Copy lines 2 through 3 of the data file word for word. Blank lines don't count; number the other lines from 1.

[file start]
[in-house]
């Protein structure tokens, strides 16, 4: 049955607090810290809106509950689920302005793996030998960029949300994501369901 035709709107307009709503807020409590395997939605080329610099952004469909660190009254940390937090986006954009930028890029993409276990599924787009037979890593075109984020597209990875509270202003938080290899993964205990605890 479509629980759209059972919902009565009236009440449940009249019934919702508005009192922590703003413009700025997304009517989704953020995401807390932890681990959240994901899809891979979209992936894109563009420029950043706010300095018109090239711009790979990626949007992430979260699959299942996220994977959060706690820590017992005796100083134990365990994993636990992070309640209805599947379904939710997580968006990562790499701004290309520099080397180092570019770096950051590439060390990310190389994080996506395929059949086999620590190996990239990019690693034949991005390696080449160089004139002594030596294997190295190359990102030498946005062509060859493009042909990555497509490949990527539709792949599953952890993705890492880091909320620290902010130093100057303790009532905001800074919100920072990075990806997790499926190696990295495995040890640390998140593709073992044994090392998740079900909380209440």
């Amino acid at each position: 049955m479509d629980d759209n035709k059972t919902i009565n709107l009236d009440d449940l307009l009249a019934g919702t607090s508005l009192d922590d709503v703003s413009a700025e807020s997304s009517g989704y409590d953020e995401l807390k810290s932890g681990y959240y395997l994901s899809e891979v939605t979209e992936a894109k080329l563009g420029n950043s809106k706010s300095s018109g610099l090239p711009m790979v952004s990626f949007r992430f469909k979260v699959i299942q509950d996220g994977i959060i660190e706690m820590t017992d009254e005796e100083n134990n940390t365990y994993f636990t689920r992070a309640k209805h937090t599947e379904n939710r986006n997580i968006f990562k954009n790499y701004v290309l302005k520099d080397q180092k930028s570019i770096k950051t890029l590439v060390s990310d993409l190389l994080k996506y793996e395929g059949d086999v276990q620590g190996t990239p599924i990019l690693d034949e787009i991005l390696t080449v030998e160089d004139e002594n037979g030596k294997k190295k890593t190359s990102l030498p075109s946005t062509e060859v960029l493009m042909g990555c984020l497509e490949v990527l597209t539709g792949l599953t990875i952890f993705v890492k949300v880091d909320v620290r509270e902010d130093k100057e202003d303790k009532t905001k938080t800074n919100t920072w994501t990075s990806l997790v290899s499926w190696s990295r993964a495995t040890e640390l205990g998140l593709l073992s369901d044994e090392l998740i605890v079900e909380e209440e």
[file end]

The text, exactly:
């Protein structure tokens, strides 16, 4: 049955607090810290809106509950689920302005793996030998960029949300994501369901 035709709107307009709503807020409590395997939605080329610099952004469909660190009254940390937090986006954009930028890029993409276990599924787009037979890593075109984020597209990875509270202003938080290899993964205990605890 479509629980759209059972919902009565009236009440449940009249019934919702508005009192922590703003413009700025997304009517989704953020995401807390932890681990959240994901899809891979979209992936894109563009420029950043706010300095018109090239711009790979990626949007992430979260699959299942996220994977959060706690820590017992005796100083134990365990994993636990992070309640209805599947379904939710997580968006990562790499701004290309520099080397180092570019770096950051590439060390990310190389994080996506395929059949086999620590190996990239990019690693034949991005390696080449160089004139002594030596294997190295190359990102030498946005062509060859493009042909990555497509490949990527539709792949599953952890993705890492880091909320620290902010130093100057303790009532905001800074919100920072990075990806997790499926190696990295495995040890640390998140593709073992044994090392998740079900909380209440």
């Amino acid at each position: 049955m479509d629980d759209n035709k059972t919902i009565n709107l009236d009440d449940l307009l009249a019934g919702t607090s508005l009192d922590d709503v703003s413009a700025e807020s997304s009517g989704y409590d953020e995401l807390k810290s932890g681990y959240y395997l994901s899809e891979v939605t979209e992936a894109k080329l563009g420029n950043s809106k706010s300095s018109g610099l090239p711009m790979v952004s990626f949007r992430f469909k979260v699959i299942q509950d996220g994977i959060i660190e706690m820590t017992d009254e005796e100083n134990n940390t365990y994993f636990t689920r992070a309640k209805h937090t599947e379904n939710r986006n997580i968006f990562k954009n790499y701004v290309l302005k520099d080397q180092k930028s570019i770096k950051t890029l590439v060390s990310d993409l190389l994080k996506y793996e395929g059949d086999v276990q620590g190996t990239p599924i990019l690693d034949e787009i991005l390696t080449v030998e160089d004139e002594n037979g030596k294997k190295k890593t190359s990102l030498p075109s946005t062509e060859v960029l493009m042909g990555c984020l497509e490949v990527l597209t539709g792949l599953t990875i952890f993705v890492k949300v880091d909320v620290r509270e902010d130093k100057e202003d303790k009532t905001k938080t800074n919100t920072w994501t990075s990806l997790v290899s499926w190696s990295r993964a495995t040890e640390l205990g998140l593709l073992s369901d044994e090392l998740i605890v079900e909380e209440e």